What is Art?

The Normativity of the Singular Case in Art and Law


‘What is art?’ is one of the classic questions that philosophy has addressed over the ages, from the ancients to today. Taking as its starting point debates over the various definitions of art found in history, this article presents and discusses some of the major theories offered by both the analytic and continental traditions. It then looks at the theoretical reasons that led twentieth-century philosophy to reopen the question of definition, and in many cases inquire into the ontology of art itself. Finally, a series of considerations are addressed to help shift the problem of definition onto a new plane, one that is able to respond to the challenges of the performing and participatory arts, which more than any other form of art present particularly unconventional ontologies.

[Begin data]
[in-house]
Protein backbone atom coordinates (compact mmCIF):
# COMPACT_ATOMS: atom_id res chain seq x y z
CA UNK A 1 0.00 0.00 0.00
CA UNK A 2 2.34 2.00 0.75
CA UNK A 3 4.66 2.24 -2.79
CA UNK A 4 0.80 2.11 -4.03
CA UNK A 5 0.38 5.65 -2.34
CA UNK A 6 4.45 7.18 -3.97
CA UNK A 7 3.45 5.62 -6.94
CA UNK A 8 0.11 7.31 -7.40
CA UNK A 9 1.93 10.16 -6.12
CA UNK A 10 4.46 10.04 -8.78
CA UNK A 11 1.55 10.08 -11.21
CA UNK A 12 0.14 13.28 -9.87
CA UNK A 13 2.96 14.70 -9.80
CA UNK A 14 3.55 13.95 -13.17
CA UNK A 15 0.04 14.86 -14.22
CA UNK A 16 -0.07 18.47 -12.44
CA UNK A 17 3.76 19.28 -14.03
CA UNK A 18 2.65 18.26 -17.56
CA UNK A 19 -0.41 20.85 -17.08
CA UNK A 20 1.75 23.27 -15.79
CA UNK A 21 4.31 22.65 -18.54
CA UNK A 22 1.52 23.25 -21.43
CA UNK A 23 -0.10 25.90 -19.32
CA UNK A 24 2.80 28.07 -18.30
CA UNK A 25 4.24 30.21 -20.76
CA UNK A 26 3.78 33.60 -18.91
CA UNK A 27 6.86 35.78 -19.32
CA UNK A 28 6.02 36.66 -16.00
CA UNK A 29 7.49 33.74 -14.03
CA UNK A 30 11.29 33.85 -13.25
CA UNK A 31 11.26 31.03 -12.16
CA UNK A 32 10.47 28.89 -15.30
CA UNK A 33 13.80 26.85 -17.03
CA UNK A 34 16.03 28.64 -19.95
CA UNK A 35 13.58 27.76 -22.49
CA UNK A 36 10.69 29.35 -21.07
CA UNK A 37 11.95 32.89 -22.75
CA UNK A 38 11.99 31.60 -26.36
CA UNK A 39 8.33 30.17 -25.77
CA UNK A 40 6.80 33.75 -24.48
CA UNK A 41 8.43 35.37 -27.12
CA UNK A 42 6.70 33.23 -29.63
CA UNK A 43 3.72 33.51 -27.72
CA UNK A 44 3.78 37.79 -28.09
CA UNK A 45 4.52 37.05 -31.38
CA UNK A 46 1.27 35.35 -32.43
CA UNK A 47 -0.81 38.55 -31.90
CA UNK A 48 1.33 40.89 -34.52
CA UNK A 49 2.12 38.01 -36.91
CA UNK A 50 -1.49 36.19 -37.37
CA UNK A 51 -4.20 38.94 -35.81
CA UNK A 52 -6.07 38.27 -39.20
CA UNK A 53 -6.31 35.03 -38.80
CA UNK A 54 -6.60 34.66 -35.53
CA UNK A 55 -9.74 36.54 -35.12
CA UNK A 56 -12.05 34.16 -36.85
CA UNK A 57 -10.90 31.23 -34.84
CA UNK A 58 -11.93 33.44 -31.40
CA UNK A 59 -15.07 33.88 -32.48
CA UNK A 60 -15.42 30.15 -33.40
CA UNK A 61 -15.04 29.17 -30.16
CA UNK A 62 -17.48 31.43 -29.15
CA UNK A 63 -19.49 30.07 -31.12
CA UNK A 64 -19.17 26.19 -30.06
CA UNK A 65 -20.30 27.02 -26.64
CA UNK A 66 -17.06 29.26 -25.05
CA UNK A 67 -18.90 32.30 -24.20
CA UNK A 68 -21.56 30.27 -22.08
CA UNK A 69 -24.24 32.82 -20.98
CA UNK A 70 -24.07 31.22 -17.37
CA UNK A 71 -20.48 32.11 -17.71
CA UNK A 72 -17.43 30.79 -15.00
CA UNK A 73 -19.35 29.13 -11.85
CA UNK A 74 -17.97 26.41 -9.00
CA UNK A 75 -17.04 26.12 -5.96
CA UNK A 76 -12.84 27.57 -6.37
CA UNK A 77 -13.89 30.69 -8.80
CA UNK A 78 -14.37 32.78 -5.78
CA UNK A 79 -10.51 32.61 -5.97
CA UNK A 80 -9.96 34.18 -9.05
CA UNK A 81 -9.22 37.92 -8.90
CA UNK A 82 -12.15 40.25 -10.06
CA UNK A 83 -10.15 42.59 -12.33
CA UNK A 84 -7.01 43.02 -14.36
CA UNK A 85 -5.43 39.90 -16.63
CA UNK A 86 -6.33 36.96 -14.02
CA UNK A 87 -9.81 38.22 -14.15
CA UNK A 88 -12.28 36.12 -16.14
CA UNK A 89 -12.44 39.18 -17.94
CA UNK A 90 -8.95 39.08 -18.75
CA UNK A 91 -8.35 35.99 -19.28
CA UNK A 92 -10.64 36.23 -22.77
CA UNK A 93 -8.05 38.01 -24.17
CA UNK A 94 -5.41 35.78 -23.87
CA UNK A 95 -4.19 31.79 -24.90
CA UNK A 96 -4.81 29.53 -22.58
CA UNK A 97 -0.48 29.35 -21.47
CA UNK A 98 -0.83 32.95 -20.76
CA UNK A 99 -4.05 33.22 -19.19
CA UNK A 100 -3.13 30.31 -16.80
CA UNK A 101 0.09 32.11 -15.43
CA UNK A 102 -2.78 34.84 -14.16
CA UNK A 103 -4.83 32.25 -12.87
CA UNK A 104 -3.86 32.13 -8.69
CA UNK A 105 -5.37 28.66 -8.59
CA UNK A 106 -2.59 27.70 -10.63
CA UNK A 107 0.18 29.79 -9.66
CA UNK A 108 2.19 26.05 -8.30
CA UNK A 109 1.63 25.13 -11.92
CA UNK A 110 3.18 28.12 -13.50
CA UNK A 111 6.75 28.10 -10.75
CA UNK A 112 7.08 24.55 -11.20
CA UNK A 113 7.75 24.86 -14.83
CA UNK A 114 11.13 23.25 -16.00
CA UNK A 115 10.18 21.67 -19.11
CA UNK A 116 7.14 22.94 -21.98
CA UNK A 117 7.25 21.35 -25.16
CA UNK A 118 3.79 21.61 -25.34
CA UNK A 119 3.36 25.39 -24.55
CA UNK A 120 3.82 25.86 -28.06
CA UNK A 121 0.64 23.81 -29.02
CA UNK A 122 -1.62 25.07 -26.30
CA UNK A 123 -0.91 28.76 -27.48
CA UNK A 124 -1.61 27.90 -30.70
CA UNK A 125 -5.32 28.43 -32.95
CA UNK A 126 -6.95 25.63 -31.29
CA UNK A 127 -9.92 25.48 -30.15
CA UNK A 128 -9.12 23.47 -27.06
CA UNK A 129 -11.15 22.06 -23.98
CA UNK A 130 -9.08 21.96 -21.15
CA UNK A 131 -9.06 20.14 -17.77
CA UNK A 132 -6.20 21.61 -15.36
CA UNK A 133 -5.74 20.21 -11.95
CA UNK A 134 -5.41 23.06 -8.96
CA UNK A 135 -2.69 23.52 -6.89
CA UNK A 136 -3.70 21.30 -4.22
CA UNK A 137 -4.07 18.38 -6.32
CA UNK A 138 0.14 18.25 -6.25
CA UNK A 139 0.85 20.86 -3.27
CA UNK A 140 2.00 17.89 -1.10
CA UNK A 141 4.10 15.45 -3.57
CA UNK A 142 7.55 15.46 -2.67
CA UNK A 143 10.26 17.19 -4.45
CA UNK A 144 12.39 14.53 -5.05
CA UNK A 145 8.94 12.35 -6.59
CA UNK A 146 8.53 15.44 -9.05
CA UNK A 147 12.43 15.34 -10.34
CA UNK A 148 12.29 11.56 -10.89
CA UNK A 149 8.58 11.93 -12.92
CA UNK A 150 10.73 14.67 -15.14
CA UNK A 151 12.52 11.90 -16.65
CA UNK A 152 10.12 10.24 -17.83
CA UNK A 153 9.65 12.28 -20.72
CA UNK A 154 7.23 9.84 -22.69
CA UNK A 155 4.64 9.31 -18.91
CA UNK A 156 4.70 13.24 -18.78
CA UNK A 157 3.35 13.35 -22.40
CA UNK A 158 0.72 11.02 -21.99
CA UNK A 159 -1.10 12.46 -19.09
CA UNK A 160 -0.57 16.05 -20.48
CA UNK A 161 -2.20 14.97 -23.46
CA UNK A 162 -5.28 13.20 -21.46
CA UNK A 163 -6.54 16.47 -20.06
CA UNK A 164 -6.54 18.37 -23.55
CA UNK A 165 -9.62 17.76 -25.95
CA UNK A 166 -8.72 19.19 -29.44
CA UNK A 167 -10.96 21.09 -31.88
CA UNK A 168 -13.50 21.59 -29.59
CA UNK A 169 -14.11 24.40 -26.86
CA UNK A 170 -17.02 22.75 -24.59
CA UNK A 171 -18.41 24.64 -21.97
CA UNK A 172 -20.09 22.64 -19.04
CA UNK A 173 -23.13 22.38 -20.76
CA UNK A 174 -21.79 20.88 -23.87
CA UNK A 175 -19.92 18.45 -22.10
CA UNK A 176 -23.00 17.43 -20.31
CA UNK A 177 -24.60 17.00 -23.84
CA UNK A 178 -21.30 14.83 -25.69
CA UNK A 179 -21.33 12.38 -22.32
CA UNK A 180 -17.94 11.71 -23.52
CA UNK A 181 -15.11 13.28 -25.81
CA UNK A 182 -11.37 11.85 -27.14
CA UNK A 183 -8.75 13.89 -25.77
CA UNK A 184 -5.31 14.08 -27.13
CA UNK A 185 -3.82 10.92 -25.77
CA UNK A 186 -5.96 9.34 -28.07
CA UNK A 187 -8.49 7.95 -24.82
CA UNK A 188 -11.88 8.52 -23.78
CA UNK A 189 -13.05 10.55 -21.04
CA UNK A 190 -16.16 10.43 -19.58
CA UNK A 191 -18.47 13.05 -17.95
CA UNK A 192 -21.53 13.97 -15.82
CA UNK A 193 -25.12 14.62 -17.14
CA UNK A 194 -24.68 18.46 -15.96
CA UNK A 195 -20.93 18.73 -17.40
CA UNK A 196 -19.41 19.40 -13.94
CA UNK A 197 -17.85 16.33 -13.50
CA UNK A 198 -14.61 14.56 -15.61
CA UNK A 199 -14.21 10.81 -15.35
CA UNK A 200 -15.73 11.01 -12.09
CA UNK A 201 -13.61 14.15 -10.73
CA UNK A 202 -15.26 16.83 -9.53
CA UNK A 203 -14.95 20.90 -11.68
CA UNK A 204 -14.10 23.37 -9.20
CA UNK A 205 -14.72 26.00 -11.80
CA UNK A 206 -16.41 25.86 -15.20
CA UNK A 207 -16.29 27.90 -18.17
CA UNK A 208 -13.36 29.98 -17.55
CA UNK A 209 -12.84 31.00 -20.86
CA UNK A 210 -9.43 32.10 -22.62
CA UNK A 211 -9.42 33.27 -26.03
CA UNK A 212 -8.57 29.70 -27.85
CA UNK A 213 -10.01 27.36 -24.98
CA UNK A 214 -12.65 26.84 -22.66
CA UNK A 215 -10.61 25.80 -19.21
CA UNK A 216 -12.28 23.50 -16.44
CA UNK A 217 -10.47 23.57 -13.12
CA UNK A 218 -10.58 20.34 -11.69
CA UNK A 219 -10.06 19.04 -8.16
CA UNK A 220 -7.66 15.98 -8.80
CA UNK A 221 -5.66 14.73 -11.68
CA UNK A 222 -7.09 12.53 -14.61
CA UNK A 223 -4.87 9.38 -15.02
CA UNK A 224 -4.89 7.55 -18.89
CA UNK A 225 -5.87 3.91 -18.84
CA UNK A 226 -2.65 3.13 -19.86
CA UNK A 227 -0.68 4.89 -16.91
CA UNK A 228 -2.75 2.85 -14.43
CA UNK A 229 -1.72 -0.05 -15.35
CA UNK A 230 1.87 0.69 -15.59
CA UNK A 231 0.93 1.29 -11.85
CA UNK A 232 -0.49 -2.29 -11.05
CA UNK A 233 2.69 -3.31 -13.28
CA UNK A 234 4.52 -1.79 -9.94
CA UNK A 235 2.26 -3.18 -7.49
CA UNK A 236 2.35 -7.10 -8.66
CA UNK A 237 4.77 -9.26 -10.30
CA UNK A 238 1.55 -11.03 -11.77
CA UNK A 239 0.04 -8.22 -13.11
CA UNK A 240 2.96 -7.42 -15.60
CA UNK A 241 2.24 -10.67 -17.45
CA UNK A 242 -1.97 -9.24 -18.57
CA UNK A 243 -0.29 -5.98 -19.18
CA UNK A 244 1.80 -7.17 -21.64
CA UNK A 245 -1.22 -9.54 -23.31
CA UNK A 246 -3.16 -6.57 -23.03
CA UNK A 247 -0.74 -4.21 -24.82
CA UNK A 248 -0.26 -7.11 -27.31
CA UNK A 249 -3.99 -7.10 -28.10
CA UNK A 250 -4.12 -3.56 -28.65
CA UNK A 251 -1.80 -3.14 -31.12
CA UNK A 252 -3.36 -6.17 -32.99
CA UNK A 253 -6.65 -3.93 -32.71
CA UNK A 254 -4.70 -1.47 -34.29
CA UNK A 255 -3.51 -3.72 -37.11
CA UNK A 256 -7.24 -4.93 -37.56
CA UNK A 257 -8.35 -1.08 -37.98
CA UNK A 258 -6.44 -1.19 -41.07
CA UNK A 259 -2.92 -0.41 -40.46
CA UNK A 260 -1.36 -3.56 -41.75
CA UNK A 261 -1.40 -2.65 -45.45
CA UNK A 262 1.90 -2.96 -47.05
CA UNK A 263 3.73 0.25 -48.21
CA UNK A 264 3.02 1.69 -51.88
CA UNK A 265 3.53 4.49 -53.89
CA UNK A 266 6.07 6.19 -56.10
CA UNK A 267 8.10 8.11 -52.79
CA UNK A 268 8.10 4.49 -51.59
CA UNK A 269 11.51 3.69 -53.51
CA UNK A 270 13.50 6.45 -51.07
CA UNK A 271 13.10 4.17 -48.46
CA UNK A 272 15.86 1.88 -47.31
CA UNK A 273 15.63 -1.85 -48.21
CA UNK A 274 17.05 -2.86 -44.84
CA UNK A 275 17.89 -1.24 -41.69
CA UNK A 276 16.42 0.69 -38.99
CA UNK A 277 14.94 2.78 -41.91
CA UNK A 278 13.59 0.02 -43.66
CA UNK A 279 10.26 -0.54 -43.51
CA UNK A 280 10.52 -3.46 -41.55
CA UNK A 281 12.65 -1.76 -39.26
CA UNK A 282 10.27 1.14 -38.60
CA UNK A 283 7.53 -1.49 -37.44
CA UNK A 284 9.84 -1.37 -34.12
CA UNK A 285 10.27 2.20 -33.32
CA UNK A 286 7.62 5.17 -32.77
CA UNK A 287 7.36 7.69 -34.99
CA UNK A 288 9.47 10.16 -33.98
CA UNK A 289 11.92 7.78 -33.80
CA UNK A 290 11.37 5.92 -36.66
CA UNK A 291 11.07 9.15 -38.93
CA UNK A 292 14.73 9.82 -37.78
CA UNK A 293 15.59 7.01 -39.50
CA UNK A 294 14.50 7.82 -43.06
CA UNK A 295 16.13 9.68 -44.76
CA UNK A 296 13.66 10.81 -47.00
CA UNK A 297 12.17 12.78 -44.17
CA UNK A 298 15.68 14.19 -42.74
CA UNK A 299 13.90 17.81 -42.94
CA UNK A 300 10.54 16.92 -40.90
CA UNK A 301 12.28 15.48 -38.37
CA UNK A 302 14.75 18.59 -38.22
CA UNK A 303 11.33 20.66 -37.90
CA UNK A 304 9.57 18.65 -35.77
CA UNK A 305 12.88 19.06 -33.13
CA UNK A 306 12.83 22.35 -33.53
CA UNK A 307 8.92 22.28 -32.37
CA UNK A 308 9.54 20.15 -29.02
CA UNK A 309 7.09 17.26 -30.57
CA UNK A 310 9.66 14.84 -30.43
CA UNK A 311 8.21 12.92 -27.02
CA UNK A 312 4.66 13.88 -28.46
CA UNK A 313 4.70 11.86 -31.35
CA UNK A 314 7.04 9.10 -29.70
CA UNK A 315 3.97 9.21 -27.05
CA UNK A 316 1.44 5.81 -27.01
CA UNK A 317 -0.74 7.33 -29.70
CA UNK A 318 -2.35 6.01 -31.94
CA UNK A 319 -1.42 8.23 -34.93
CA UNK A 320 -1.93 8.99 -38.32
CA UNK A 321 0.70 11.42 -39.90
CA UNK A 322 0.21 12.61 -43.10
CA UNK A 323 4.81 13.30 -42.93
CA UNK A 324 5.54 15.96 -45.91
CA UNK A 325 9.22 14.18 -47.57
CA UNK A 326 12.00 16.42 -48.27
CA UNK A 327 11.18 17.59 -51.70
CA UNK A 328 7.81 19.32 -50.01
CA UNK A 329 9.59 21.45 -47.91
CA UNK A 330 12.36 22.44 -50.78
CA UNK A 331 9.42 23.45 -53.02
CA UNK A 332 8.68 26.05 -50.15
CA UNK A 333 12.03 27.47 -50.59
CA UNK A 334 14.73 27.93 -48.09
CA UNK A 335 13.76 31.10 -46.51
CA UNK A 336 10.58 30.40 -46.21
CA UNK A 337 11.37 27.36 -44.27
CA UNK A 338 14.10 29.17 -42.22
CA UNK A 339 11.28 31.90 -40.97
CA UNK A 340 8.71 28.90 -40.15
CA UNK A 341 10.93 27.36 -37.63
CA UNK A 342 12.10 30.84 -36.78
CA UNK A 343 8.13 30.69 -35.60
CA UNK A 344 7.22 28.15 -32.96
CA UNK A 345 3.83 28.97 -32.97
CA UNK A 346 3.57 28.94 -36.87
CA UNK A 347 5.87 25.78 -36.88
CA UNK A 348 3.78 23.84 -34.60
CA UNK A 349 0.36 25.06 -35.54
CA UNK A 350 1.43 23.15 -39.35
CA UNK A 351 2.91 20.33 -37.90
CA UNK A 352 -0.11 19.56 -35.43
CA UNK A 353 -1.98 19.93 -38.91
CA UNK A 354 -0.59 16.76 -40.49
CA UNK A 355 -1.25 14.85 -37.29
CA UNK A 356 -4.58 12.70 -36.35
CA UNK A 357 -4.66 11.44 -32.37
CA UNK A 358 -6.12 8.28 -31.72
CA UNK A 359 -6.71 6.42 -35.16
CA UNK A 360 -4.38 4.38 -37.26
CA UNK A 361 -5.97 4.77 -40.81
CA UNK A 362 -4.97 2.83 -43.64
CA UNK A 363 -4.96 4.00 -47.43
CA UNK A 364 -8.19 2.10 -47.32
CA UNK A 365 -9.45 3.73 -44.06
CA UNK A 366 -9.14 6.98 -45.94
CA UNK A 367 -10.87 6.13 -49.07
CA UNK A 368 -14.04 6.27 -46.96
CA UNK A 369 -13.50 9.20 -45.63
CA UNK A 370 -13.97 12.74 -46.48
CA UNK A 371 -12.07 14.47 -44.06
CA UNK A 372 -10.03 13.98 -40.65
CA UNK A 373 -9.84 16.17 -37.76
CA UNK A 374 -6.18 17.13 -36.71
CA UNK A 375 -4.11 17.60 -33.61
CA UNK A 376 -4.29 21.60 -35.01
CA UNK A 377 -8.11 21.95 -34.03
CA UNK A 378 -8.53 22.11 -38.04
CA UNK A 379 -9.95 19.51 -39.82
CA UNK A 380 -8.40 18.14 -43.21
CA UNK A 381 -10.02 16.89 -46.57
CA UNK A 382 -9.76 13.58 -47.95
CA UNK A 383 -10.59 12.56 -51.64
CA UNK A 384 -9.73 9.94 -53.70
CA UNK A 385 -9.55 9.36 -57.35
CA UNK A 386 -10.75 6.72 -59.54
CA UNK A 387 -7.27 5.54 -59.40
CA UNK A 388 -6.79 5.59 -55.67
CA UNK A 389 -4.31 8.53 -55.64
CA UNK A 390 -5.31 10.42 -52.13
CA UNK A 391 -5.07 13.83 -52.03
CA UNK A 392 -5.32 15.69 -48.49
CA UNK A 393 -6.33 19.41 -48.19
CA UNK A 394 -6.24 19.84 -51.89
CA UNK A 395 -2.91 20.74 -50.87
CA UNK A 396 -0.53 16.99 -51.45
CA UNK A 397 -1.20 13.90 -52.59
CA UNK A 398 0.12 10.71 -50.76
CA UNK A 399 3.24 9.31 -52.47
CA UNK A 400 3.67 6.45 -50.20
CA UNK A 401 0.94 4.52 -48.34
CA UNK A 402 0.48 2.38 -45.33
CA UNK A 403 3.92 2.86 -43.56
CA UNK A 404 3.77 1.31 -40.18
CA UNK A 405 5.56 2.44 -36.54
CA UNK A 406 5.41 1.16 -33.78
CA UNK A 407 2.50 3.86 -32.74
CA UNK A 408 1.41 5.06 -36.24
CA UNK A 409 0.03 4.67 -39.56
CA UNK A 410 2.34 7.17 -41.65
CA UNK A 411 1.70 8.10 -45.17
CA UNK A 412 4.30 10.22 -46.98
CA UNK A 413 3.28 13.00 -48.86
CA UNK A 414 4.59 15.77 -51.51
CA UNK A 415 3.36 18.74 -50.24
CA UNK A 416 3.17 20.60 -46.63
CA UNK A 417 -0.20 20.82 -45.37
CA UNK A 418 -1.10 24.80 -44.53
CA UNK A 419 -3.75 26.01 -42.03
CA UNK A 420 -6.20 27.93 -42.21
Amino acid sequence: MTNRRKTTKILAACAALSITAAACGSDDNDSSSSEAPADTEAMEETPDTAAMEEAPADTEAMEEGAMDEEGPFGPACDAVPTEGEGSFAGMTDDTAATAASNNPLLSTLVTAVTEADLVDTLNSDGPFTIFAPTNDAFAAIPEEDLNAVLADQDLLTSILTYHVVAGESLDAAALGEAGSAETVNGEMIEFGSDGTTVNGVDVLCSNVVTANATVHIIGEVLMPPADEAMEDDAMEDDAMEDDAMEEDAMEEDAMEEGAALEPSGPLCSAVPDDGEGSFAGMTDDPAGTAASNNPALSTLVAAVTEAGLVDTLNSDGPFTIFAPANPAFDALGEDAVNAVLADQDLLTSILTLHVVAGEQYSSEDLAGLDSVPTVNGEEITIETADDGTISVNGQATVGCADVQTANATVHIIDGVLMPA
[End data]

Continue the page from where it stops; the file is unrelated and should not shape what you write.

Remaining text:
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Biographical Note

Tiziana Andina is Associate professor of Philosophy at the University of Turin. She has published monographs and many articles on philosophy of art and aesthetics including The Philosophy of Art: The Question of Definition from Hegel to Post-Dantian Theories (Bloomsbury, 2013).

Table of contents


What is Art? The Question of Definition Reloaded
Tiziana Andina
 1 The Problem of Definition: Classical Questions
 2 Metaphysical Issues: The Transfiguration of a Box
 3 Theories
 4 What a Work of Art Is


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